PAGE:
Michael Lewis, chief executive of E.ON UK, said: “These new ultra-fast chargers are our first of their type in the UK and will give further support to the growing number of drivers moving away from fossil fuels towards electric vehicles.

“Whether it’s at home, at work, or out and about we’re developing the solutions to help drivers run their vehicles conveniently and with confidence.”

EON first ultra-fast chargers in UK

Poppy Welch, head of Go Ultra Low, added: “This announcement is the latest development in what has been a landmark year for the UK’s charging infrastructure

“With the UK already being home to one of Europe’s largest rapid charging networks, and a steady increase of charge points across both rural and urban locations, these additions from E.ON will now make it even easier for electric motorists to charge up on the go.”

BP Chargemaster unveiled its first 150kW ultra-fast electric charging point at the Fully Charged Live Show at Silverstone in June. The target is to have 100 units live at 50 BP forecourts by the end of the year.

Click here for a guide to electric car charging points.

Green number plates opinion

Green number plates: the answer to a question nobody asked?

Green number plates opinion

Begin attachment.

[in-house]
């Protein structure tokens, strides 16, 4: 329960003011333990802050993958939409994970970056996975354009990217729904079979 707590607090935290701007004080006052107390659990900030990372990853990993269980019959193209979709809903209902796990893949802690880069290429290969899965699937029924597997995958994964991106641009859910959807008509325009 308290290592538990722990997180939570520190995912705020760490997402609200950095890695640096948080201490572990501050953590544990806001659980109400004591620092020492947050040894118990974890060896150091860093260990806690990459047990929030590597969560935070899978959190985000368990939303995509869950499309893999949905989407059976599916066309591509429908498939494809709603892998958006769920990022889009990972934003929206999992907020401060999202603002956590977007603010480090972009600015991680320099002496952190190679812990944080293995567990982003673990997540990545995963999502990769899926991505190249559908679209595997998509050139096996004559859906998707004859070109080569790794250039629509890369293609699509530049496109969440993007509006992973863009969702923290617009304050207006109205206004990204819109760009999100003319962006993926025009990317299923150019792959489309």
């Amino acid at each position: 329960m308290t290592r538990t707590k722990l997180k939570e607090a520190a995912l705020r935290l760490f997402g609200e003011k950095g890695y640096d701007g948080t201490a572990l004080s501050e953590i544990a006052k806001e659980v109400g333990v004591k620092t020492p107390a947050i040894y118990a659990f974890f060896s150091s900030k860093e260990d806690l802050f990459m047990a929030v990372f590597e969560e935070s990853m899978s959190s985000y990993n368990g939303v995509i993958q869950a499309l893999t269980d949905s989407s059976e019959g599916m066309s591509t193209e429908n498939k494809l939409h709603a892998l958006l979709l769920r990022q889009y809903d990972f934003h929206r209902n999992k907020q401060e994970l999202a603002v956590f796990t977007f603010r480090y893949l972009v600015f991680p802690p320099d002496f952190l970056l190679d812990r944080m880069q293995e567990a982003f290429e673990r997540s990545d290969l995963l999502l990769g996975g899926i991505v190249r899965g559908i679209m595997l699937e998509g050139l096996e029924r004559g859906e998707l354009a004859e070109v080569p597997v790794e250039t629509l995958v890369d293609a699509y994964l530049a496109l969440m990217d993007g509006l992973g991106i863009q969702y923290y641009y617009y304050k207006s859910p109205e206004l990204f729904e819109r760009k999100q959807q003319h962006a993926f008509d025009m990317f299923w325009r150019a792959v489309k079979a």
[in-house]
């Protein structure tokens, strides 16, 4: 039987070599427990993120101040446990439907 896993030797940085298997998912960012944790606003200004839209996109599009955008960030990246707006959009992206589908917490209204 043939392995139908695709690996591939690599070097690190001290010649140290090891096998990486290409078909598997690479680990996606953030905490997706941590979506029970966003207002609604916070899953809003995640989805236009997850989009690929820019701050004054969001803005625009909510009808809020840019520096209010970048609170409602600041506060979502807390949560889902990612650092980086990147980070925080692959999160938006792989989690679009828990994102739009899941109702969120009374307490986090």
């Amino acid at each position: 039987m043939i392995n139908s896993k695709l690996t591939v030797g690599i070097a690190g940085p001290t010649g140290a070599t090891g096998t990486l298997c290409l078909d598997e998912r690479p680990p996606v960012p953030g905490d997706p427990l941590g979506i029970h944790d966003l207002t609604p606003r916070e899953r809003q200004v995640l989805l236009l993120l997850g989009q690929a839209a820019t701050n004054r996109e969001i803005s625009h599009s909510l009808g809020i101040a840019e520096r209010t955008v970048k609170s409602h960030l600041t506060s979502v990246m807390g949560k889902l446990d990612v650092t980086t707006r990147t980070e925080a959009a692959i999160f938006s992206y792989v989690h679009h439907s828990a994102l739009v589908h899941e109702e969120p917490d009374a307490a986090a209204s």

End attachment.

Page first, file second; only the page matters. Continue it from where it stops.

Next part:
Green number plates: the answer to a question that was never asked or another step on the way to the normalisation of electric cars?

By 2030, the government wants between 50 and 70 percent of new cars sold to be ultra low emission. There’s a long way to go: year to date, battery electric vehicle sales account for a 1.3 percent market share, albeit up 122.1 percent on the same period in 2018.

The will is there, with a growing number of consumers expecting to buy or lease an electric car within the next five years. But barriers remain.

Limited driving range, an inadequate charging network and high list prices are common complaints and reasons not to adopt. These won’t be obstacles forever.

Next-generation EVs can offer 300 miles of range, the supply of rapid chargers is up 43 percent, and the likes of the Vauxhall Corsa-e, Peugeot e-208 and MG ZS EV have the potential to bring a new breed of mainstream customers to the EV party.

‘Do as I do’

Green number plate on electric car

So how do green number plates support the mass adoption of electric vehicles?

The government says they offer a “very visible way of distinguishing such vehicles and raising their profile”, arguing that they will “help inform road-users and normalise the idea of clean vehicles”.

Around half of all respondents in a recent survey said the visibility of electric cars on the road is a key factor in the normalisation of the technology. Electric versions of the 208 and Corsa could look too similar to the conventional versions to stand out. Right now, the EV sector needs vehicles to act like mobile billboards – a kind of ‘do as I do’ or ‘follow my leader’ approach.

In this context, the proposed green number plates don’t go far enough. Rather than replacing the traditional yellow and white plates with a green background, the government’s preferred option is for a green flash on the left hand side of the plate.

A green background is unlikely to work, it says, because to make it suitable for ANPR, it would need to be a shade that is less visible to the human eye, reducing the awareness benefits. It would also be slower to implement.